Catch of the Day- Brominated Flame Retardants in the Food Web of Lake Erie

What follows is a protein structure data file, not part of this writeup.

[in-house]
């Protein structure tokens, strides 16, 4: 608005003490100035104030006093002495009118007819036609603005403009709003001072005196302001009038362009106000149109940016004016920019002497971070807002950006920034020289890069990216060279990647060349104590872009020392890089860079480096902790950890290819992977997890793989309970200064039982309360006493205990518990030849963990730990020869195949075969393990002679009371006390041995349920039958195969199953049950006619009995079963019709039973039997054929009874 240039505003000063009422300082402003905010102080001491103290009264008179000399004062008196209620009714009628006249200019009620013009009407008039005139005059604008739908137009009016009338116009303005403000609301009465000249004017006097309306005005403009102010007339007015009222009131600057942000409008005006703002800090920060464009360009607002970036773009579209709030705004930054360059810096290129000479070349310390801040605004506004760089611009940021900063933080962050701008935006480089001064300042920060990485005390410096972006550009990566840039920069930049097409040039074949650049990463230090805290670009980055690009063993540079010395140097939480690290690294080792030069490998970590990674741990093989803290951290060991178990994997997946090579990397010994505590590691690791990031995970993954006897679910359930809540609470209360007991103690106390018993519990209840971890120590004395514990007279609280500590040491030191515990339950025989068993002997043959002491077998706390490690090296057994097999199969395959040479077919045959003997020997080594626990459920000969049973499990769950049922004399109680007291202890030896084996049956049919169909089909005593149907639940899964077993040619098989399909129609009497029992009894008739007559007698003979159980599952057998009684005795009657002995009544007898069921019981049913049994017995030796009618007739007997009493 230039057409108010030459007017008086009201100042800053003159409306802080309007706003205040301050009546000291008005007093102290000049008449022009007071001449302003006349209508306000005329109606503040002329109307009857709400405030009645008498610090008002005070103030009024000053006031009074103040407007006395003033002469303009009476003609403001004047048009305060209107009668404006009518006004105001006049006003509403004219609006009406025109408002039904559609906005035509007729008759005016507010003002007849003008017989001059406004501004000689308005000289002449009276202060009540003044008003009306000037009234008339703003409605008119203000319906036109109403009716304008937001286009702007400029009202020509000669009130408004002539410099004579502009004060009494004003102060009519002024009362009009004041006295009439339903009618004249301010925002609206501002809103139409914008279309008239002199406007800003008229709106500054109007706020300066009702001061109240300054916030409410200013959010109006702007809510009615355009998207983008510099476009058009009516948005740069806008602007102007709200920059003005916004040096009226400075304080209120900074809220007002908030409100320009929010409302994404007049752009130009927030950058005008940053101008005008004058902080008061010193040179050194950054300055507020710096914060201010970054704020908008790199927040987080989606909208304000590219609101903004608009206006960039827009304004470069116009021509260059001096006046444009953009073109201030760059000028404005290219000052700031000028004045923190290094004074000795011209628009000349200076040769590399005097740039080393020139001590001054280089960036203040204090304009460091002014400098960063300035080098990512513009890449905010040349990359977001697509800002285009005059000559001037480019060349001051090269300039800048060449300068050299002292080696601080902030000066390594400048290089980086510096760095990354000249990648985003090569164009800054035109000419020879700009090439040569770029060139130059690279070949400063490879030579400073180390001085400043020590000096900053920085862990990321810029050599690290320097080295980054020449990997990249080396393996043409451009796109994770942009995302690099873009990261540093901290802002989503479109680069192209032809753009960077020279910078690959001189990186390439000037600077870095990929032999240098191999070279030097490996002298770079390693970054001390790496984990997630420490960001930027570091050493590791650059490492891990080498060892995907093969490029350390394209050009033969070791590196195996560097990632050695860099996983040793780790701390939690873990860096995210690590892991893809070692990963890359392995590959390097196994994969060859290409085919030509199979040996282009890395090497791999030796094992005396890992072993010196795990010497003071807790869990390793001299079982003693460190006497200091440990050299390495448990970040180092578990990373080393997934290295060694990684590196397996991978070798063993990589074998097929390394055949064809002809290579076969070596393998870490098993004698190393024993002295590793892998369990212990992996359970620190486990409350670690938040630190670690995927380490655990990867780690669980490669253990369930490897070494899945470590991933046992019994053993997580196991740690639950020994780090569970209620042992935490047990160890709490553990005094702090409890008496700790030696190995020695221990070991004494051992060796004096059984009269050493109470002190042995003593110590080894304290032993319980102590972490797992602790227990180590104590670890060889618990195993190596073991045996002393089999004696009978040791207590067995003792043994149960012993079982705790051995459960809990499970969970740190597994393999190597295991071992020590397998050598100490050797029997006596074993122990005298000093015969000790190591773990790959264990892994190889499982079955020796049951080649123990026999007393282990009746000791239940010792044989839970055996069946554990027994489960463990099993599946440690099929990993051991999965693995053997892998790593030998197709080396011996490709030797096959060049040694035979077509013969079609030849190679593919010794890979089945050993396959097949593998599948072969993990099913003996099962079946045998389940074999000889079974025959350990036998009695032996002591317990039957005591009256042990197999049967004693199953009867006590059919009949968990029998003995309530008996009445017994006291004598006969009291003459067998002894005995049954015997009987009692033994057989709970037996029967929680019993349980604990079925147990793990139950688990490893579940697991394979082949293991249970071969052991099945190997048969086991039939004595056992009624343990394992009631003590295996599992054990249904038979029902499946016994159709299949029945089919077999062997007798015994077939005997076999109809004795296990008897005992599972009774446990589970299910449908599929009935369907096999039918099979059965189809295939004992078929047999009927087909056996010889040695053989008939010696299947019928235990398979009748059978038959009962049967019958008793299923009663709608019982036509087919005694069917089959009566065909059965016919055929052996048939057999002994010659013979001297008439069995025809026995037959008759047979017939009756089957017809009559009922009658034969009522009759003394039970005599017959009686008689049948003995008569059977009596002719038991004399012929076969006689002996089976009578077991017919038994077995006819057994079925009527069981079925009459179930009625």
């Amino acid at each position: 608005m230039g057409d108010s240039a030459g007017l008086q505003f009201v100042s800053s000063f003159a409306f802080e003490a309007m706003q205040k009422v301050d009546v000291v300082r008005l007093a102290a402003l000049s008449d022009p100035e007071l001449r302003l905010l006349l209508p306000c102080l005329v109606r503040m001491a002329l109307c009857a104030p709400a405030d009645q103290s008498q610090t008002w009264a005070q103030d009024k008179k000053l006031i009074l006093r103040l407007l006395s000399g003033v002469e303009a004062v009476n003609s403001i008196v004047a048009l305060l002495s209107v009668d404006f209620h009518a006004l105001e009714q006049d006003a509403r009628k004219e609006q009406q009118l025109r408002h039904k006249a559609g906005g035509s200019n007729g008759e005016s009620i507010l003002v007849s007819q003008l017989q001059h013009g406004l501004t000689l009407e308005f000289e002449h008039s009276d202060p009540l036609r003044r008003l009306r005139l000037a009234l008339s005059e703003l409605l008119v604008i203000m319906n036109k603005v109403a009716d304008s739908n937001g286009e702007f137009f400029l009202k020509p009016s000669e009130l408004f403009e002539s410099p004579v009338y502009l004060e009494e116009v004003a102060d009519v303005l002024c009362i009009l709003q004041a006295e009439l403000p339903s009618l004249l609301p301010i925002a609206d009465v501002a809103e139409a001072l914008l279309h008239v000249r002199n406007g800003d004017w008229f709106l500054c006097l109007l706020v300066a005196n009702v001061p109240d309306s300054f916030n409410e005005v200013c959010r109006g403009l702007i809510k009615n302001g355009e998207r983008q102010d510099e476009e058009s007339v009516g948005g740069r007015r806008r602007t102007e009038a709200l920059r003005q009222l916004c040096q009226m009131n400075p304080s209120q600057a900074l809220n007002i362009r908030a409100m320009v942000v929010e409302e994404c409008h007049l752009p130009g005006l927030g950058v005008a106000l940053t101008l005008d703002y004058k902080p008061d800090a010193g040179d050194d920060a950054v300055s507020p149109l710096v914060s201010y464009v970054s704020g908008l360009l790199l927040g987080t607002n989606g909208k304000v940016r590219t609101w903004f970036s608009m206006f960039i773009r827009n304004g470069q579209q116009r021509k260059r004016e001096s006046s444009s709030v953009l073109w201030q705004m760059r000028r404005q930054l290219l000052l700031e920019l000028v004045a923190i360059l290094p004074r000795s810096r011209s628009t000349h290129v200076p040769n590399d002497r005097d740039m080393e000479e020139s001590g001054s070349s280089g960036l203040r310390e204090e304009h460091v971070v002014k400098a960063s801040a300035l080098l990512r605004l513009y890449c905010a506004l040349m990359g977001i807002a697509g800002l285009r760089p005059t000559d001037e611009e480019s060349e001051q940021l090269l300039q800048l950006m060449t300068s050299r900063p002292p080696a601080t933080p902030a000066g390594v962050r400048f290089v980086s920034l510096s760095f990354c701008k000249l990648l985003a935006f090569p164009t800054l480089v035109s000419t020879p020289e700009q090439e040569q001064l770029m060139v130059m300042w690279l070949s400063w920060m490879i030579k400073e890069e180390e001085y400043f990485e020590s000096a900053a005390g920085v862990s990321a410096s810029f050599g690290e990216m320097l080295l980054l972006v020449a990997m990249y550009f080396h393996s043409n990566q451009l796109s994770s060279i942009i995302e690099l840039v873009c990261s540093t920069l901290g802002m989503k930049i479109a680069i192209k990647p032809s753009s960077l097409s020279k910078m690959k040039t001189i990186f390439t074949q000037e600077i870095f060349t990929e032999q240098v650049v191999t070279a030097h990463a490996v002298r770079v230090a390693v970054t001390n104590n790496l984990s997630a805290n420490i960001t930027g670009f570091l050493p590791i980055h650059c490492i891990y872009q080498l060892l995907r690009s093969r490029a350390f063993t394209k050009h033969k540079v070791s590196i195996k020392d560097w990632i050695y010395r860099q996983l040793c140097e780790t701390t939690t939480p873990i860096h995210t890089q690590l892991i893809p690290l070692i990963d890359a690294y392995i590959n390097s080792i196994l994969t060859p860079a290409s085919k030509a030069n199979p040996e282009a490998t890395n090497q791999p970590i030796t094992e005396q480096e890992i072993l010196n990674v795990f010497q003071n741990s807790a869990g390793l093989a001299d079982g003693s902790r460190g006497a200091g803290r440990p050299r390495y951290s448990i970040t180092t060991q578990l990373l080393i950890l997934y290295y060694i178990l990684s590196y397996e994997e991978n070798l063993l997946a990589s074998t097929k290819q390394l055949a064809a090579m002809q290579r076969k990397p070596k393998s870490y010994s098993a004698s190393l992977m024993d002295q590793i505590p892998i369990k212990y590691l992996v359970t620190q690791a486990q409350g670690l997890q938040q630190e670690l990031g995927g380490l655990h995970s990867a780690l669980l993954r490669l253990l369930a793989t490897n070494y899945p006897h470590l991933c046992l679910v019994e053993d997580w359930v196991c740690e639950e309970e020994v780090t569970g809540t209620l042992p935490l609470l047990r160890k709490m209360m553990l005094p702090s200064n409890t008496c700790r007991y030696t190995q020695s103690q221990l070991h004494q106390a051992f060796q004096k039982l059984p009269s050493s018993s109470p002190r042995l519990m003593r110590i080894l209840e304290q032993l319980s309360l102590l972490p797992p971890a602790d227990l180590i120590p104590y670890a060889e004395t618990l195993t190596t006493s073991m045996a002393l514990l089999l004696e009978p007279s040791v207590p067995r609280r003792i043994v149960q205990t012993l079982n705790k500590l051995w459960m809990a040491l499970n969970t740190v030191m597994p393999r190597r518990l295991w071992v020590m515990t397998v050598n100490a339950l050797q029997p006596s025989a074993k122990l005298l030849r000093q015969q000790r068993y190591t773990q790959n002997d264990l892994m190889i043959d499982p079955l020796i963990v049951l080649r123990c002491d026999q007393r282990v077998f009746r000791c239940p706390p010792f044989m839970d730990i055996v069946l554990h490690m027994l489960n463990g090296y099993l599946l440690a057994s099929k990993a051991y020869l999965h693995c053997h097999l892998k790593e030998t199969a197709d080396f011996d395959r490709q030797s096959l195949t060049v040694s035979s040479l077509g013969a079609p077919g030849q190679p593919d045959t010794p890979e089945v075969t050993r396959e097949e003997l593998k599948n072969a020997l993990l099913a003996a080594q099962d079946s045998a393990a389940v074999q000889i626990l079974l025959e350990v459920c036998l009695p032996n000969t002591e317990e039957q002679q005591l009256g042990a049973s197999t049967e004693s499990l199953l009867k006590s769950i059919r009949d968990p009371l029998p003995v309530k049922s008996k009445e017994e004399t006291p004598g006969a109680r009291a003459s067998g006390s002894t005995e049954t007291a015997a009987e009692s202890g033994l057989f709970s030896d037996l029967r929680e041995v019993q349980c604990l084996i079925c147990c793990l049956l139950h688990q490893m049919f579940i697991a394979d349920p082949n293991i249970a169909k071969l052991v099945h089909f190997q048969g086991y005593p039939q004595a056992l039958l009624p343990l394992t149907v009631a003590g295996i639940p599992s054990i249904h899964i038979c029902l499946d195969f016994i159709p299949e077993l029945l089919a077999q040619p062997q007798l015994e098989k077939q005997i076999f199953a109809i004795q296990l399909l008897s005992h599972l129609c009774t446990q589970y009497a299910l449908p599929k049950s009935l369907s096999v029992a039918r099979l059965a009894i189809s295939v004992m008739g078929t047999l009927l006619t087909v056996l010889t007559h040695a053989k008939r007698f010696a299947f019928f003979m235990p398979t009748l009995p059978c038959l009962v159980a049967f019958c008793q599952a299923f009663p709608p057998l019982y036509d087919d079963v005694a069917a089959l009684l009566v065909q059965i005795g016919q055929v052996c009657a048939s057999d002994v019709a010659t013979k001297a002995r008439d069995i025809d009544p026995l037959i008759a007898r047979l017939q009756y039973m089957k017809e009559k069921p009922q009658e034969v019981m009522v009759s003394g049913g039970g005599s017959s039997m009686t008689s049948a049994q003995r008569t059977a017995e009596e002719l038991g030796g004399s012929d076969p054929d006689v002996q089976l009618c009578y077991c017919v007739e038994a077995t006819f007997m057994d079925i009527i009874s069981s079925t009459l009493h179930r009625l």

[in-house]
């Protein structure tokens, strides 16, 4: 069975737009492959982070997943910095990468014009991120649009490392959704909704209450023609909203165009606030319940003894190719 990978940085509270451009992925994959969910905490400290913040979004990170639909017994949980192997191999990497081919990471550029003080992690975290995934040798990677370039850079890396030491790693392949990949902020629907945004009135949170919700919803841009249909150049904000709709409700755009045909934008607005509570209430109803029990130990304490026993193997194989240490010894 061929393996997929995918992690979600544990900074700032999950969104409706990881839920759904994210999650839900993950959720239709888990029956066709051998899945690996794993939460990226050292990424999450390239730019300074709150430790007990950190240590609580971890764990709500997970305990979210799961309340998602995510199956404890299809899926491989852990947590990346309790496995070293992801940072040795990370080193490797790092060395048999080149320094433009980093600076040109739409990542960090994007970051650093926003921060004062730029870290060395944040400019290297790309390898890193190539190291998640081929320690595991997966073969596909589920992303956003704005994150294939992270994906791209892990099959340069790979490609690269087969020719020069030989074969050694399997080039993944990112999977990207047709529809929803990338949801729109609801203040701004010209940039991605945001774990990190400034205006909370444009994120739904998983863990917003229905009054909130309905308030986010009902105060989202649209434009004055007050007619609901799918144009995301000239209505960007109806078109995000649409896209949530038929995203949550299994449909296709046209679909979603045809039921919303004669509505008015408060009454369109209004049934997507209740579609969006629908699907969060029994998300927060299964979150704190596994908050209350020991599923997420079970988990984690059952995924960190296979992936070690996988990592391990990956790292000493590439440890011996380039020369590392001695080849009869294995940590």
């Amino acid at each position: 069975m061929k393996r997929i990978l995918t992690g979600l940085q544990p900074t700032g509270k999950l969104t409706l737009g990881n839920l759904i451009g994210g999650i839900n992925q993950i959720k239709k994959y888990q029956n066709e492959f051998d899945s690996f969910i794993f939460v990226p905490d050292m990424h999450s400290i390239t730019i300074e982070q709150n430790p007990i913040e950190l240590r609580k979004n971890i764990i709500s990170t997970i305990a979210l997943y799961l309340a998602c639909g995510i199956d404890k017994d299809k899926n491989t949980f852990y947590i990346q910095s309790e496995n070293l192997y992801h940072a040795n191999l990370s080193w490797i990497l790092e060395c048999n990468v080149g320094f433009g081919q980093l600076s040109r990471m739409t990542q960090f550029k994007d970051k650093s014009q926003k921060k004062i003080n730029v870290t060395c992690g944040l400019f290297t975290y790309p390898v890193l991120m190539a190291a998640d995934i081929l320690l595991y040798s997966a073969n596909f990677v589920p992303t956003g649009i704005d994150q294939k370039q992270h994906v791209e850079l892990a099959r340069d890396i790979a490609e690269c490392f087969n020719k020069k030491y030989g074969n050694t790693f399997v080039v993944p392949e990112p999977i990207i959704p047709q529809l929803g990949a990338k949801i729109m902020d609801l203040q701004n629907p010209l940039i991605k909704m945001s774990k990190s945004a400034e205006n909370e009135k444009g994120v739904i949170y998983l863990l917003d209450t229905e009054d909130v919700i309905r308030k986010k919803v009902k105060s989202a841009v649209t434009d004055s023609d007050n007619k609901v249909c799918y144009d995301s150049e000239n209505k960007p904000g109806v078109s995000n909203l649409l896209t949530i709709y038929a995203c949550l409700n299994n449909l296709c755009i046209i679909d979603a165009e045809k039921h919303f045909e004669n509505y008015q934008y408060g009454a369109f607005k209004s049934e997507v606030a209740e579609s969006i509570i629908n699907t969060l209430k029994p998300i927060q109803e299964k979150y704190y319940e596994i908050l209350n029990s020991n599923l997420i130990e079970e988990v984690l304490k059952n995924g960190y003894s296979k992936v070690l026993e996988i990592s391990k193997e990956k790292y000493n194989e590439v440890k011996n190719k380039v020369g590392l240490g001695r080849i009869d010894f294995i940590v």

Chemical flame retardants such as polybrominated diphenyl ethers (PBDEs) are used in numerous polymer-based commercial and household products to increase flame resistance. With 3,000,000 fires reported annually, the United States is the world’s largest consumer of PBDEs. This comes at an environmental cost. Since PBDEs are not chemically bonded to the products, leaching from the materials occurs over time. Release of PBDEs into the environment is increasing and poses a threat to surrounding habitats causing deleterious effects on the endocrine system, thyroid function, and early neurodevelopment in fish and humans. For comprehensive knowledge on the transport of PBDEs in aquatic food webs it is imperative to develop selective and sensitive analytical techniques for accurate detection in fish species. This study measured the amounts of PBDEs in fish from eastern Lake Erie, determining PBDE loads at different levels of the food-web. Lake Erie, the smallest of the Great Lakes in volume, endures the largest impacts from urbanization, agriculture, and industry. PBDE concentrations were examined in sport fish (i.e. steelhead and walleye) and forage fish (i.e. emerald shiner and smelt). Contaminants were detected in all fish samples, with the highest total PBDEs found in walleye at 31.95 nanograms/gram sample, the lowest in round goby at 2.1 nanograms/gram sample. Total PBDE concentrations increase from the bottom of the food web to the top predators. The results collected will provide baseline data for establishing consumption advisories, discussion on flame retardants versus a healthy environment, and better management of the ecological health of the lake.